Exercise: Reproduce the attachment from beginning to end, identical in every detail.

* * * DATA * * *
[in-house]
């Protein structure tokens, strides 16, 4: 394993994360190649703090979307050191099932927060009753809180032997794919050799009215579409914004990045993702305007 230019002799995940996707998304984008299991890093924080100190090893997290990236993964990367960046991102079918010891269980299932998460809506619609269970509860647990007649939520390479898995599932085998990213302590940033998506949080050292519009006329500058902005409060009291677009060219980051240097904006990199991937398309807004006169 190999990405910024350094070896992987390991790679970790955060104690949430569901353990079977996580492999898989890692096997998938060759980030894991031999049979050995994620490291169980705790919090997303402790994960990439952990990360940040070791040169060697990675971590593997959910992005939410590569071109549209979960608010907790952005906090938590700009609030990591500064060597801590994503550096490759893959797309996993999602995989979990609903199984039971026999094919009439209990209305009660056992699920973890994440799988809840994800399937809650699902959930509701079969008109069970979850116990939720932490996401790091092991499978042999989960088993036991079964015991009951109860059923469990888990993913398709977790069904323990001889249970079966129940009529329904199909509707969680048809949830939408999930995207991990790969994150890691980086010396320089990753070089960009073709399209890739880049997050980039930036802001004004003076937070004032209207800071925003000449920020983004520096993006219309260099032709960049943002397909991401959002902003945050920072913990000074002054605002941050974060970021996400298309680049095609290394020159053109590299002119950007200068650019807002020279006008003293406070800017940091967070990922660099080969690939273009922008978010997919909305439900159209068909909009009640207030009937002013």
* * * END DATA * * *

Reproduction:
[in-house]
């Protein structure tokens, strides 16, 4: 394993994360190649703090979307050191099932927060009753809180032997794919050799009215579409914004990045993702305007 230019002799995940996707998304984008299991890093924080100190090893997290990236993964990367960046991102079918010891269980299932998460809506619609269970509860647990007649939520390479898995599932085998990213302590940033998506949080050292519009006329500058902005409060009291677009060219980051240097904006990199991937398309807004006169 190999990405910024350094070896992987390991790679970790955060104690949430569901353990079977996580492999898989890692096997998938060759980030894991031999049979050995994620490291169980705790919090997303402790994960990439952990990360940040070791040169060697990675971590593997959910992005939410590569071109549209979960608010907790952005906090938590700009609030990591500064060597801590994503550096490759893959797309996993999602995989979990609903199984039971026999094919009439209990209305009660056992699920973890994440799988809840994800399937809650699902959930509701079969008109069970979850116990939720932490996401790091092991499978042999989960088993036991079964015991009951109860059923469990888990993913398709977790069904323990001889249970079966129940009529329904199909509707969680048809949830939408999930995207991990790969994150890691980086010396320089990753070089960009073709399209890739880049997050980039930036802001004004003076937070004032209207800071925003000449920020983004520096993006219309260099032709960049943002397909991401959002902003945050920072913990000074002054605002941050974060970021996400298309680049095609290394020159053109590299002119950007200068650019807002020279006008003293406070800017940091967070990922660099080969690939273009922008978010997919909305439900159209068909909009009640207030009937002013």